Modelling the seasonal and spatial variation of malaria transmission in relation to mortality in Africa

Rumisha, Susan Fred. Modelling the seasonal and spatial variation of malaria transmission in relation to mortality in Africa. 2013, Doctoral Thesis, University of Basel, Faculty of Science.


Official URL: http://edoc.unibas.ch/diss/DissB_10515

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About three billion people worldwide are estimated to be at risk of malaria transmission. In developing countries, malaria is believed to be a major cause of morbidity and mortality, mostly in children under five years. It is among the indirect causes of maternal mortality and infants’ deaths due to low-birth-weights. Malaria brings huge economic burden due to number of days lost during sickness and deaths, sustaining a vicious cycle of disease and poverty in sub Saharan Africa (SSA) and high attribute of disability-adjusted life years.
A number of malaria control interventions to reduce intensity of transmission have been successfully implemented in the regions of SSA, however, elimination of malaria is still a dream in many developing countries today. Failures in global eradication are related to resistance in insecticides and anti-malarial drugs, and health systems related factors. The Roll Back Malaria (RBM) partnership reinforced new strategies to combat malaria with long-term goal of eradicating the disease globally. This was facilitated by increasing funding for malaria research, improve multi disciplinary initiatives and make malaria among the main agenda of all international health and development forums. The reduction in mortality, especially in children has been reported recently and is associated with achievements in intervention strategies, improvements in malaria diagnosis and treatment. However, poor natural acquisition of malaria immunity in children as a consequence of weak or no exposure is a major epidemiological concern and brings a fear of higher mortality rates or shifting of age of death to older children. Understanding and quantify links between transmission, intervention, immunity and mortality is key for sustainable progress towards malaria control targets.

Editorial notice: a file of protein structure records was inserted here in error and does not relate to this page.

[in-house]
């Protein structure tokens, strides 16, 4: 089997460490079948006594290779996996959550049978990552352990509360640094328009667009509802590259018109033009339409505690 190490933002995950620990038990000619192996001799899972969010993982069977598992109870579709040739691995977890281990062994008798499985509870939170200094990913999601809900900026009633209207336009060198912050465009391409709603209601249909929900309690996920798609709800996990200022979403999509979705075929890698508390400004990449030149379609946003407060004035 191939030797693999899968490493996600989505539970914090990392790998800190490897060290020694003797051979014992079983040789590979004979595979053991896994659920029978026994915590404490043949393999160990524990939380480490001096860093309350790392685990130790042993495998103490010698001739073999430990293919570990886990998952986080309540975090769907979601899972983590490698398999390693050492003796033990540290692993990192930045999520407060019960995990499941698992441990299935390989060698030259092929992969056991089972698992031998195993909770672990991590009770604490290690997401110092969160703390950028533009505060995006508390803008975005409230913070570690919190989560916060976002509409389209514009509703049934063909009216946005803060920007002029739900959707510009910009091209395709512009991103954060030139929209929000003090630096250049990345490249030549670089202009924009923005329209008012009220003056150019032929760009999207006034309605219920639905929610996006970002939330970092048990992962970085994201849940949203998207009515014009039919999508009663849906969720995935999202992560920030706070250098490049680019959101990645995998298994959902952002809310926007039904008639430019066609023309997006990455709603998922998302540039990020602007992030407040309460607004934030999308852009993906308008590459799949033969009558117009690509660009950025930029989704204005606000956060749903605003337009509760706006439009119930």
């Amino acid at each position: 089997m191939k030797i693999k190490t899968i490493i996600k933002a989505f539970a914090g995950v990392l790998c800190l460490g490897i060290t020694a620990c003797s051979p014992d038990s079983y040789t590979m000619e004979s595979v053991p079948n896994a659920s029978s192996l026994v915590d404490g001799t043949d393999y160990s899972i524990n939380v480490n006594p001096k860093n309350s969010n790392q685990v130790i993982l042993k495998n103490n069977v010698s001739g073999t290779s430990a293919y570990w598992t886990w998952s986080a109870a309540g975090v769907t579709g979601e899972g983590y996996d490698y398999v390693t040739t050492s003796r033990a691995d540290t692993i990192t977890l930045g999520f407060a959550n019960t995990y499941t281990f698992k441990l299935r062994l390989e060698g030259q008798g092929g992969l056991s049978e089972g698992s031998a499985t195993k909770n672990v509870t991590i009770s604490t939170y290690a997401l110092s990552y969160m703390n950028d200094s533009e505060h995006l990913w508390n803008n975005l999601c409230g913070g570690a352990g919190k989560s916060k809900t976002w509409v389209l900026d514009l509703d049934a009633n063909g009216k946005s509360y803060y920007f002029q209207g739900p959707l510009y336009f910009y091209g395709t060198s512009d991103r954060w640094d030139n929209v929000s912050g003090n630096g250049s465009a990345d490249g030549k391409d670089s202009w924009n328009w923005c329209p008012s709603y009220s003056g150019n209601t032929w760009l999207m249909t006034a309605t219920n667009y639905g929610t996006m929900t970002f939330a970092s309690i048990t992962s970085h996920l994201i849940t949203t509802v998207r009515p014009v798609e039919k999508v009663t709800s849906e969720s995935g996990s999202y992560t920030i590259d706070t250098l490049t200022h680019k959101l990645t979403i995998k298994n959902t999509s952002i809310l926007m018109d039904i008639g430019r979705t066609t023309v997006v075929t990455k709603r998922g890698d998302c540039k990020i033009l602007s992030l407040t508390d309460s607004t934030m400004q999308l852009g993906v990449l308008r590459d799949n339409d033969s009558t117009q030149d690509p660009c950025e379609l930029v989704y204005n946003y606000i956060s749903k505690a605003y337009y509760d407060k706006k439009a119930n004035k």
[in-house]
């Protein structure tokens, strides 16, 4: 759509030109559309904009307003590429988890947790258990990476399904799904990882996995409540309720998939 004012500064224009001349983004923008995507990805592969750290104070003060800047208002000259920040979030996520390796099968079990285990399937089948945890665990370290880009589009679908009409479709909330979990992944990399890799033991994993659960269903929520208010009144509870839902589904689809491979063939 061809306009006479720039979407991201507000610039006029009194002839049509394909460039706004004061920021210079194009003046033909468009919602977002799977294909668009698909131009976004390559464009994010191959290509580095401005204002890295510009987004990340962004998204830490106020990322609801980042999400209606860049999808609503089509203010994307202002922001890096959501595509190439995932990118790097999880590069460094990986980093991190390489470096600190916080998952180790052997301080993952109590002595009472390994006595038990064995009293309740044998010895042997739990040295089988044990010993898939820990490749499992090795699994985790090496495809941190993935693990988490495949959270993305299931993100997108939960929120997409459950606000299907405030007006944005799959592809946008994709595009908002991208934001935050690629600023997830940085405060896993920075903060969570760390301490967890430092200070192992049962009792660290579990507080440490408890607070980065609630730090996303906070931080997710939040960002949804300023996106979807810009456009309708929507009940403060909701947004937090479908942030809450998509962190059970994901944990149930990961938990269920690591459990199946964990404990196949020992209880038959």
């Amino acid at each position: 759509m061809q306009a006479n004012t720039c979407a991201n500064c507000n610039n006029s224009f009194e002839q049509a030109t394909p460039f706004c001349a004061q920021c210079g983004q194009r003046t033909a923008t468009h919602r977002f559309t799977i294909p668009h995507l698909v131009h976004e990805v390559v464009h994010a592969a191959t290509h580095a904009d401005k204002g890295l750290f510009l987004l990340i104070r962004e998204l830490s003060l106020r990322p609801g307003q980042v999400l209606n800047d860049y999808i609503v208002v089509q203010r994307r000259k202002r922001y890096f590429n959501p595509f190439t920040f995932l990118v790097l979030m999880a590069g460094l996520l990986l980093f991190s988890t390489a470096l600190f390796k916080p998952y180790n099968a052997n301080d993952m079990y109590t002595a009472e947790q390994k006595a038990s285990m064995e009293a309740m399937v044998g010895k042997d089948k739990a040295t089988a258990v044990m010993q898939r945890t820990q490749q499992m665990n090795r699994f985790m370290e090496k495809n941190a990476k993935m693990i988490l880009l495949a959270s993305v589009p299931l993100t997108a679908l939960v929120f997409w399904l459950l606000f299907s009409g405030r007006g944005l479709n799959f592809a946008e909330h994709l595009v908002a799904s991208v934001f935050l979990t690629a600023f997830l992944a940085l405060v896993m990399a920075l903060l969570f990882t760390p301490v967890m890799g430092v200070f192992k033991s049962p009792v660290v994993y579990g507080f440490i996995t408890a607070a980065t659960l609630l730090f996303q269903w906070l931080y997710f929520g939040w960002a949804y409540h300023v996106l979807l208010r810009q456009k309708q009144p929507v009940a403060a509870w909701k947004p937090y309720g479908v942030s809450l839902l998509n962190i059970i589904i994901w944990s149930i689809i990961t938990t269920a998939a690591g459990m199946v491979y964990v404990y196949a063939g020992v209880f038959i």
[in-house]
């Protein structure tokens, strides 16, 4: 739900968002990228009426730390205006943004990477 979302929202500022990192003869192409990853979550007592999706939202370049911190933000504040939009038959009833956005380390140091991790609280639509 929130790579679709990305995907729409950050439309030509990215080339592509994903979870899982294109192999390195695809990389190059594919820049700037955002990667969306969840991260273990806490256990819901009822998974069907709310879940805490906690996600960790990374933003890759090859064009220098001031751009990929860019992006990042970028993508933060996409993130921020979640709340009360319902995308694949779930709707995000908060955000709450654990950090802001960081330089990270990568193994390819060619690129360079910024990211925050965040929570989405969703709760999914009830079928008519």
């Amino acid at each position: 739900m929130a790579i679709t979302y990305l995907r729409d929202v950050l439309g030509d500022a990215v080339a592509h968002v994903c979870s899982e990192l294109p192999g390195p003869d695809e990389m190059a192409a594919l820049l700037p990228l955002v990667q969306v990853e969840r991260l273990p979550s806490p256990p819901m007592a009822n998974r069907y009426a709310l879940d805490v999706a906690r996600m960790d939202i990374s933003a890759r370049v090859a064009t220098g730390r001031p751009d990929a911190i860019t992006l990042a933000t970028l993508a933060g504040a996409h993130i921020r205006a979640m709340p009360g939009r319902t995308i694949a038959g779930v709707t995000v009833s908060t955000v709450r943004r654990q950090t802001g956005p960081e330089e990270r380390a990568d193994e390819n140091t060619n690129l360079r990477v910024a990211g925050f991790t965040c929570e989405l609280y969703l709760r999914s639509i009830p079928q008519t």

A comprehensive analysis of information on malaria transmission, vital events, drivers of transmission and mortality-related risk factors is required to achieve that. Lack of vital registration systems in developing countries hinders availability of appropriate data to conduct such analysis. Establishment of Demographic Surveillance Systems (DSS) in many developing countries aims to fill these information gaps. One of the initiatives integrated within DSSs is the Malaria Transmission Intensity and Mortality Burden across Africa (MTIMBA) project. The project compiled a database of mosquito collections at selected sites in Africa over a large number of locations, using standardized methodologies for a period of three years. The entomological parameters were linked with routinely monitored vital events within the DSS. The MTIMBA database is the most comprehensive entomological database ever collected in Africa which allows studying spatial-temporal variation in malaria transmission in relation to mortality.